Pattison and Robins (2002) suggested that in some circumstances, two

tie-variables, X_{i}j and Xh_{m}, may be conditionally dependent given the

presence of other network tie-variables even when they do not share a

node. This is a “partial conditional independence assumption” that is a

generalization of the more familiar notion of conditional independence,

which refers to the situation of statistical independence of two variables

given the state of a third variable (Dawid, 1979, 1980). In the case of

partial conditional independence for tie-variables, two tie-variables are

statistically independent if and only if a third tie-variable is in a particular 2

state.^{2}

An example of a partial conditional independence assumption is the “social circuit dependence assumption,” where two tie-variables, Xij and

This approach is similar in form to that used by Baddeley and Moller (1989) for spatial models, which is why Pattison and Robins (2002) adopted the same term referring to these models as “realization-dependent models.”

Figure 6.2. Social circuit dependence.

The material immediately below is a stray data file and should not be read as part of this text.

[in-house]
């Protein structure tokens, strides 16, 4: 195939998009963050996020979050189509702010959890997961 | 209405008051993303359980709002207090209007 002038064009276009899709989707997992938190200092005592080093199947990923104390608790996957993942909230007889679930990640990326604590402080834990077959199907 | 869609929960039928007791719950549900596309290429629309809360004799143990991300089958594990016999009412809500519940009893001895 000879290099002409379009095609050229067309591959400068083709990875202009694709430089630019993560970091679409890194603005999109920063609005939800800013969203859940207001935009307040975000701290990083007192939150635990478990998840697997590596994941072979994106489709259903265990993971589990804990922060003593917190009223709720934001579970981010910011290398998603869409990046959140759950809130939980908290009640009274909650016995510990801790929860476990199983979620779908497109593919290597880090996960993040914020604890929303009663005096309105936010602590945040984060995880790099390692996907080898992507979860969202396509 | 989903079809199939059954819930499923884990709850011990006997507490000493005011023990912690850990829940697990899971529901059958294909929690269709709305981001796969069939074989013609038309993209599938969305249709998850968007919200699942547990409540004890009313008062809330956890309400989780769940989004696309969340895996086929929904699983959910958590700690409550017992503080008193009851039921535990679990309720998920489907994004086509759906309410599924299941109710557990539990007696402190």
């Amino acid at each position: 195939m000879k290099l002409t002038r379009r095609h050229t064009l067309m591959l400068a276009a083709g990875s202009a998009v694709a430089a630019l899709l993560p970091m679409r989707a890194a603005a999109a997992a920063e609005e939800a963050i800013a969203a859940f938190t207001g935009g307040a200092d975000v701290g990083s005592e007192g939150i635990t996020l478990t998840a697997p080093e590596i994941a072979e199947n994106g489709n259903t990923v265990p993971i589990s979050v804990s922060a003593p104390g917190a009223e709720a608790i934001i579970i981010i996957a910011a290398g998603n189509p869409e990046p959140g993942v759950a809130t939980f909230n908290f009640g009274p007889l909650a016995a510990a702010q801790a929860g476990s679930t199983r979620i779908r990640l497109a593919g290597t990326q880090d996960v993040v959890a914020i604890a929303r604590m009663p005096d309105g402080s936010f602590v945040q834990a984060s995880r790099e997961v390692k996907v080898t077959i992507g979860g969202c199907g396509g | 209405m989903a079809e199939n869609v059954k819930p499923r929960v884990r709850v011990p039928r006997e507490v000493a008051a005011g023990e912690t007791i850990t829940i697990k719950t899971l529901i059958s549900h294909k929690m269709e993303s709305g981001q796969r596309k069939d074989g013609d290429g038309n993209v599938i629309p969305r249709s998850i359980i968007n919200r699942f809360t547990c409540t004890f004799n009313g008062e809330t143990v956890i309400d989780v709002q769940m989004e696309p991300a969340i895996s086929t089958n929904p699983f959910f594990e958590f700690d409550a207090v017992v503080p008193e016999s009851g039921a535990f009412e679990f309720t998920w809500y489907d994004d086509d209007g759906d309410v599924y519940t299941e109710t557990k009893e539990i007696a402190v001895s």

Xh_{m}, that do not share a vertex are conditionally dependent if ties exists between i and h and between j and m. In this case, if the two-variables are observed (i.e., x_{i}hxj_{m} = 1), then a 4-cycle is created as in Figure 6.2. This dependence may be typified in collaborative ties, when i works with h and j works with m. Then the presence of collaboration between i and j is likely to affect whether h and m also collaborate.

This assumption in combination with the Markov dependence assumption gives rise to a set of additional configurations in the network model, including sets of 2-paths with common starting and ending nodes, and sets of triangles with a common base.